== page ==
The difference is that to Bush critics, WMDs were all that mattered, while I favored the idea of turning the Middle East upside down and shaking, hard. Which we've done, and which, as even Brown grudgingly admits, seems to have done some good.
Glenn includes plenty of reader updates, including responses to this following claim from Brown:
Sorry, bloggers. When it comes to regime change and nation-building, I can't follow the wisdom of Bush and his crew. I lean more toward the words of a real straight shooter, Mohandas Gandhi:
"The spirit of democracy cannot be imposed from without. It has to come from within."
One correspondent suggested that Brown keep in mind what that other paragon of non-violent resistance, the Reverend Dr. Martin Luther King, Jr., said about Gandhi and non-violence:
Martin Luther King Jr. once said of Dietrich Bonhoeffer, the martyred World War II pastor, “if your opponent has a conscience, then follow Gandhi. But if you enemy has no conscience, like Hitler, then follow Bonhoeffer.”
As Bonhoeffer, and evidently King, came to understand, when your enemy has a basic moral structure which can be appealed to, and a conscience that can be troubled--as with Gandhi and the British in India, and King and racially segregated America--then disciplined non-violent disobedience and demonstration against injustice must be the morally superior path. However, when your enemy, in his implacable evil, has no conscience, then violence may be permissible and necessary.
I ask those who demonstrate and protest this potential war to contemplate this question. Is their opponent President Bush or Saddam Hussein? If their opponent is Bush, then protest peacefully, because he has a conscience to which they may appeal as Gandhi did against the British Raj and King did against segregationists. But if the enemy is a conscience-less Hussein--as I believe he is—then, like Bonhoeffer, do we not have a moral imperative to use force to oppose such evil?
I wonder if die-hard anti-Bushies will decry the link because it's to beliefnet, no secular organization. But then, both Dr. King and Gandhi were spiritual, even religious, men; does that mean that their beliefs are then unworthy?
But that's not all. In response to wretchard's post, "The Berlin Wall Has Fallen On Us", USMC_Vet posted a long response, which he's fleshed out at The Word Unheard:
They present themselves as Champions of Humanity and Protectors of Peace. Where were the Champions of Humanity while the intended recipients of the food (supposedly the bedrock of the Oil for Food Program) went hungry? Where were the Champions of Humanity when the tens of thousands were being tortured and slaughtered and bulldozed into the mass graves even still being unearthed within Saddam's Iraq? Where are the Champions of Humanity while still this very day newly freed Iraqi's sift through mounds of dirt and sand littered with the bones of the loved lost, searching for a recognized ring still around the dried finger bone of a wife or husband murdered or a familiar doll amid a pile of tiny bones that was once tucked into bed with tenderness or a simple piece of paper identification that assures them that the unrecognizable remains were once the husband, wife, niece or nephew they once shared meals with? Where? Where are our Champions? Busy averting their eyes from the uncomfortable?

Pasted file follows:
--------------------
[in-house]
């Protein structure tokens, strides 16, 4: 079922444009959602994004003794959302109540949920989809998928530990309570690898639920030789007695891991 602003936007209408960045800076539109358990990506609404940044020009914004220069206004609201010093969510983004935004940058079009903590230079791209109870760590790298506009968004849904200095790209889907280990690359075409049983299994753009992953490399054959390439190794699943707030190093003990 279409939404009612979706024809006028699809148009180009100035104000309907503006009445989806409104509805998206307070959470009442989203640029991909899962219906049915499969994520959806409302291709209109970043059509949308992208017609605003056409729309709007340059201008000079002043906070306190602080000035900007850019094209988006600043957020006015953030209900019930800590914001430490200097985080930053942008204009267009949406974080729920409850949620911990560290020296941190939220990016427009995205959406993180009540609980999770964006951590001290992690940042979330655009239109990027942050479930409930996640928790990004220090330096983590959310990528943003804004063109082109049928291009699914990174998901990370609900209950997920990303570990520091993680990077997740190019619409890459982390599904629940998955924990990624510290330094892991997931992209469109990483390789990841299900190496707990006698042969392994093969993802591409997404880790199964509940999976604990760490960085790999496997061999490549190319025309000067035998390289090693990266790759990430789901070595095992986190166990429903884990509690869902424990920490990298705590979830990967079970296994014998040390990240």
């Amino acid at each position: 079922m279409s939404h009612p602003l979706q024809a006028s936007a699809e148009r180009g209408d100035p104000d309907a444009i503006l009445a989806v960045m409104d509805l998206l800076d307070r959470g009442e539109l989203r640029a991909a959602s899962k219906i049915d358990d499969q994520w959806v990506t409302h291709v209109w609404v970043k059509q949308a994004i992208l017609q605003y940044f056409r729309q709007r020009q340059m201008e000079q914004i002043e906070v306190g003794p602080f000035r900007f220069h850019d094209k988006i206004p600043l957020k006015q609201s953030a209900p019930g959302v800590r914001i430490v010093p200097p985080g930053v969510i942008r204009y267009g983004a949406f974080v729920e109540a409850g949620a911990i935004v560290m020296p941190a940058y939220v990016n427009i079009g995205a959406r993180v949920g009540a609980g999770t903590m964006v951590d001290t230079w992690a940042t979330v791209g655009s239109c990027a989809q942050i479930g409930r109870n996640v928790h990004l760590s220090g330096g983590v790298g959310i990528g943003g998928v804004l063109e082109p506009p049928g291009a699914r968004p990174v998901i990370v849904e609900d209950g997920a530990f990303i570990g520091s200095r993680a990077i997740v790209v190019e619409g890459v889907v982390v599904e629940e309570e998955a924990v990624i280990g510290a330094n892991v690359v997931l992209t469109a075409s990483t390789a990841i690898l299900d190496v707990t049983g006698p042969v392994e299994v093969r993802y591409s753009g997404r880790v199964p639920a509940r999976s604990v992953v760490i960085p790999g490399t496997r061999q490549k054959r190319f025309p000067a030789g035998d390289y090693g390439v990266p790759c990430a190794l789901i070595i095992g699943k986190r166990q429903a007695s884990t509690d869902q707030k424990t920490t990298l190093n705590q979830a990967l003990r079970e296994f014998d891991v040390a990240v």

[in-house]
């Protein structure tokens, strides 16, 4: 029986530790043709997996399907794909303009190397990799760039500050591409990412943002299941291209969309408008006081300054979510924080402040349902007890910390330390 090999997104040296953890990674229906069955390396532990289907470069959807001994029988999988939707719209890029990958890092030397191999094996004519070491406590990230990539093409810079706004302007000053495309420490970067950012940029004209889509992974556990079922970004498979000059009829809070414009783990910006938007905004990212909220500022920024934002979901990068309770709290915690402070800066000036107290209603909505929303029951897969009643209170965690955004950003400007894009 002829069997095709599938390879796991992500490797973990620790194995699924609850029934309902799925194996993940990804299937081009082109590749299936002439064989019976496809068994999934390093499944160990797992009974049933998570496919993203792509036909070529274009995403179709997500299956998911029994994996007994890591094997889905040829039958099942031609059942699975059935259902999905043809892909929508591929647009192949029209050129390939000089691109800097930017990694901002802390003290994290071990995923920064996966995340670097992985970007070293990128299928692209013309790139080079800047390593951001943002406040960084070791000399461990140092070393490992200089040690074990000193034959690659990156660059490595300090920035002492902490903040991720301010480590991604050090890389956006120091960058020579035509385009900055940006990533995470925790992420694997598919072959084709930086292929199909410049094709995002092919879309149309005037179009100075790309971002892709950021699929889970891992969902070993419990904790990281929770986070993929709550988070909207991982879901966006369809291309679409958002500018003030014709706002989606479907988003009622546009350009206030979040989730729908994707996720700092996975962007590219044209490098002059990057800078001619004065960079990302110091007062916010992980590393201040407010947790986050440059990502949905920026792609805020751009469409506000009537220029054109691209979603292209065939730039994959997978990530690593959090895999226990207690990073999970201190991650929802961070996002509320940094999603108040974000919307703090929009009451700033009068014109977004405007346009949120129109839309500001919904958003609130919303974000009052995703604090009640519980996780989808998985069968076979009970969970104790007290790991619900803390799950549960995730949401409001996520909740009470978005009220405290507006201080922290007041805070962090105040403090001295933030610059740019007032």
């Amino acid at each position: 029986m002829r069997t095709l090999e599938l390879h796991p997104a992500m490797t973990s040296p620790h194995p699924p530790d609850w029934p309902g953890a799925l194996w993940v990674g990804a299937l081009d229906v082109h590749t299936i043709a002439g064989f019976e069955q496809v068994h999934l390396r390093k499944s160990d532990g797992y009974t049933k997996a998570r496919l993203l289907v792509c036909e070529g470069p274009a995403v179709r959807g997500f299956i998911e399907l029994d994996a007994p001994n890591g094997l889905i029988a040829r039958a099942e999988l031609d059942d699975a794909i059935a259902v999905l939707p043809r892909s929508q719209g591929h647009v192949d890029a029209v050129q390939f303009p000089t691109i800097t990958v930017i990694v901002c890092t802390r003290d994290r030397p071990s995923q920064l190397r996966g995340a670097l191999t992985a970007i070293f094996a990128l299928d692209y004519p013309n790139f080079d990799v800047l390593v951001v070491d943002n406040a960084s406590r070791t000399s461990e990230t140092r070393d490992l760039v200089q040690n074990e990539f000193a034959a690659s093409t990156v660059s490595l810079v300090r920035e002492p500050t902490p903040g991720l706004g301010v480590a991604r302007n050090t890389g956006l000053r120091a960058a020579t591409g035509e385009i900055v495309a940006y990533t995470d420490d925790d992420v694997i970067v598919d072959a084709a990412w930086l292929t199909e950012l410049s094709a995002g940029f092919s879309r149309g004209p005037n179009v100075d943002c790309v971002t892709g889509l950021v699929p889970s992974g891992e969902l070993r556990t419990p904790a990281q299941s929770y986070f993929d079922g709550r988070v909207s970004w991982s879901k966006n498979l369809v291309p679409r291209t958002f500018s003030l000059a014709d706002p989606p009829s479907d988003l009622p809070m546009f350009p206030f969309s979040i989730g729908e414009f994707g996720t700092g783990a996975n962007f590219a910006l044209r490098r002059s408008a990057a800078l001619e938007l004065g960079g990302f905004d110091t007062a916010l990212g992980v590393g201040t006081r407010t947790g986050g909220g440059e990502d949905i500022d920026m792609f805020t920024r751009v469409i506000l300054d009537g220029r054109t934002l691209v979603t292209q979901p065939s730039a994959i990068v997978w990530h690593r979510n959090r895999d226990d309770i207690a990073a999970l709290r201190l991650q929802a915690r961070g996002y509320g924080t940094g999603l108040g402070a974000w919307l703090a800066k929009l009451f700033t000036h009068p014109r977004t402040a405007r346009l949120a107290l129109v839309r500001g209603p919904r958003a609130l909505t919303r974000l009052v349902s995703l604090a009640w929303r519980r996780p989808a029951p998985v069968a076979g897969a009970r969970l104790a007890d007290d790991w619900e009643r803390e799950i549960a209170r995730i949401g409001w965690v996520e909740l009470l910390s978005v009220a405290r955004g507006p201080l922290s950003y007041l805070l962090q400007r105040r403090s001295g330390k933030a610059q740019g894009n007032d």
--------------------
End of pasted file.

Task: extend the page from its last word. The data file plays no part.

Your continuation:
Where are the Protectors of Peace while mobile flogging units prowl the streets of Iranian cities dispensing violent retribution for the glimpse of an ankle? Where are the Protectors of Peace while hundreds of thousands are butchered and erased in Sudan? Rwanda? Congo?
To be fair, plenty of conservatives have been pretty quiet about the last three places as well, except as debating points against the other side. However, there are those of us who don't give up. For some good movies, I'd recommend Tears of the Sun, which also portrays the mutual suspicion between Left and Right through the relationship between the characters of Monica Bellucci and Bruce Willis. I've also heard good things about Hotel Rwanda, though I haven't actually seen it.
Still, that does not excuse the International Left for the intellectually dishonest and utterly lazy way in which they try to portray President Bush as the very apotheosis of all that is wrong with the world, while the target of their insults not only belies their accusations through his rhetoric (which of course they don't listen to or read), but also through his actions to encourage the development of ideals which once had been the domain of liberals the world over.
Some have gotten on the wagon, and at least make an attempt to muzzle their inexplicable anti-Bushism with a genuine appreciation for the fruits of Bush's harvest. There are also some who are very clear that their disagreements with Bush's domestic policy do not preclude them from supporting the President's overall foreign policy.
But there is a fairly large contingent of moonbats out there for whom, as Richard Land suggests, being against Bush trumps being for anything, let alone anything worthily liberal.
As James Ozark writes, these moonbats that kept screeching, not in our name, can go on screeching, while the rest of us are thankful that they will never put their names to anything worthwhile.
[Cross-posted at Between Worlds]
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